NRA President Said Georgia Rep. Lucy McBath Only Won House Seat Because She’s Black

Isheka N. Harrison
Written by Isheka N. Harrison
NRA Racism
FILE – In this Jan. 17, 2019 photo, Rep. Lucy McBath, D-Ga., speaks at a news conference on Capitol Hill in Washington. A spat over hours-long lines experienced by some Georgia voters bubbled up in Congress this week. Recent elections in Georgia were criticized during a hearing in Washington Tuesday. McBath said the lines represented underinvestment at best and voter suppression at worst.(AP Photo/Andrew Harnik, File)

Instead of making things a policy issue, National Rifle Association (NRA) president Carolyn Meadows made gun legislation a race issue. Meadows said Georgia Congresswoman Rep. Lucy McBath only won her seat because she is a Black woman, not because of her anti-gun stance, reported Shareblue Media.

“It is wrong to say like McBath said, that the reason she won was because of her anti-gun stance,” Meadows told the Marietta Daily Journal. “That didn’t have anything to do with it — it had to do with being a minority female. And the Democrats really turned out, and that’s the problem we have with conservatives — we don’t turn out as well.”

McBath holds the House seat that was once Newt Gingrich’s. She said she felt compelled to pursue a career in politics after her son, Jordan Davis, was shot and killed by a white man for “playing loud music.” In 2017, she famously wrote an op-ed in Newsweek, blasting proponents of Florida’s controversial Stand Your Ground law for using Davis to make their case.

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Her election is one among many Black women’s victories which helped tip the balance of power back to Democrats in the House. She responded to Meadows on Twitter:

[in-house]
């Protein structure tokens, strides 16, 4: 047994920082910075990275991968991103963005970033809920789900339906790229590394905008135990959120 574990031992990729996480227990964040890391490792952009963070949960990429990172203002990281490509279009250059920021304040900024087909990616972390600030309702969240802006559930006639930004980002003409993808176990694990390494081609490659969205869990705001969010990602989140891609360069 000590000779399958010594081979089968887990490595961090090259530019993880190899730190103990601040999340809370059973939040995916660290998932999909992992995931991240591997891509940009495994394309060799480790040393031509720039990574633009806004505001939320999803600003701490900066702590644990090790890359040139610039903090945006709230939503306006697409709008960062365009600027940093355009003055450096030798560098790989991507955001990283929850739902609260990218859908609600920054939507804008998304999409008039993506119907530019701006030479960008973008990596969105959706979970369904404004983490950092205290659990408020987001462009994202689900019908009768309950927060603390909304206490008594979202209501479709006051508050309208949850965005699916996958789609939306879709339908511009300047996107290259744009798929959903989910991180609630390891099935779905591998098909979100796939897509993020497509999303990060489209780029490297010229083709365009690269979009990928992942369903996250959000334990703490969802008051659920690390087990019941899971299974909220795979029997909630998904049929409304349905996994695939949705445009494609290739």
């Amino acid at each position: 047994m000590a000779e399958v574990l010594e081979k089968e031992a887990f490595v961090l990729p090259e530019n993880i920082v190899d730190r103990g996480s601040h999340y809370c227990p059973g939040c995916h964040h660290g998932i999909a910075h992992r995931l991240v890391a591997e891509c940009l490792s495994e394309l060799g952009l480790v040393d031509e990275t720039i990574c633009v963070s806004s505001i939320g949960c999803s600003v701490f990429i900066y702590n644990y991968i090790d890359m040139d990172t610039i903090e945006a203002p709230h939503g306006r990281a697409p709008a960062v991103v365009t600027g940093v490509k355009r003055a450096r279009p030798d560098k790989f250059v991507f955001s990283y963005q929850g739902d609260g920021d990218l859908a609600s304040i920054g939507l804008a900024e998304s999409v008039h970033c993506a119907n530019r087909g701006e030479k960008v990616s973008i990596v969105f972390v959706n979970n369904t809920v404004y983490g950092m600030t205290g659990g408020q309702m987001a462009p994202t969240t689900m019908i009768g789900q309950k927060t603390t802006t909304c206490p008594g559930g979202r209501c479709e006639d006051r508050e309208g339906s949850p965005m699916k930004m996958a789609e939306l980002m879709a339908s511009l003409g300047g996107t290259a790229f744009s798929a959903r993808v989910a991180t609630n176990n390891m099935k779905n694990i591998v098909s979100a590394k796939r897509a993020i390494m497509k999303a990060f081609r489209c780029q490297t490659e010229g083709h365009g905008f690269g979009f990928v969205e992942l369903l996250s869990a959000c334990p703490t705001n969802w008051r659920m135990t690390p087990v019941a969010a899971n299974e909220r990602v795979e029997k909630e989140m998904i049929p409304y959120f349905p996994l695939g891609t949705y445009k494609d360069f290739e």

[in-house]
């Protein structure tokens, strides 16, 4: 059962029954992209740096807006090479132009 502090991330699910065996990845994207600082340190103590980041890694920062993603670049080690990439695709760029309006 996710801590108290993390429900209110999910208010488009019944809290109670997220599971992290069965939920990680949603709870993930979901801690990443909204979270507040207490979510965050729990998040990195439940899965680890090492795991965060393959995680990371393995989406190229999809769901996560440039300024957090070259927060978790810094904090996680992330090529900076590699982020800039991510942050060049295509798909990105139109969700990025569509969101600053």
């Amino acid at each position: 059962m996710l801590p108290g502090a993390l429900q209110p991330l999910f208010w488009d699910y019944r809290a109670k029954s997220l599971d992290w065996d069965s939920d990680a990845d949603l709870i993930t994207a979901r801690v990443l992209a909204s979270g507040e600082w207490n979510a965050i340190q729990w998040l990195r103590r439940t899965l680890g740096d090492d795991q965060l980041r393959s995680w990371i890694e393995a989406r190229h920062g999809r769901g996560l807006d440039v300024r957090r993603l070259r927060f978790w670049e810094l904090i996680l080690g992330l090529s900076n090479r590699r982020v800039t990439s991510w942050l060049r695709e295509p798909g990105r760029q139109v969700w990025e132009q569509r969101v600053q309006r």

“I was just a Marietta mom. I loved my son Jordan more than anything else in this world. After Jordan was murdered – I realized that nobody was going change our laws for us, so I had to do it myself,” McBath wrote.

After receiving massive backlash for her comments and being accused of racism, Meadows publicly apologized for her “insensitive and inappropriate” comments.

McBath essentially said, apology not accepted. Instead she wants the NRA to take action.

“I don’t want an apology from the NRA. I want their organization to stop putting profits over public safety,” McBath tweeted.

About Isheka N. Harrison

Isheka N. Harrison is an experienced writer, editor, educator, media and communications professional who thoroughly enjoys telling people’s stories. A former editor of the South Florida Times, Isheka has been featured as a speaker for New Florida Majority’s “Black Women in Media” Panel for Women’s History Month, served as a judge for JM Lexus’ 2018 African American Achievers Awards and named one of “South Florida’s 40 Under 40 Black Leaders of Today and Tomorrow” by Legacy Magazine/Miami Herald. A native of Miami, Isheka's work has appeared in notable local and national media outlets including: ESSENCE Magazine, Upscale Magazine, The Miami Herald, The Miami Times and more. She holds a Master’s Degree in Public Relations from Kent State University and a Bachelor of Arts in English from Clark Atlanta University. Isheka is also a member of several para-professional organizations including the Black Professionals Network (BPN), National Association of Black Journalists (NABJ) South Florida and ColorComm. To learn more about her story, you can connect with Isheka on LinkedIn at or on Facebook, Twitter and Instagram @ishekah. To pitch her any tips or ideas for articles, email her at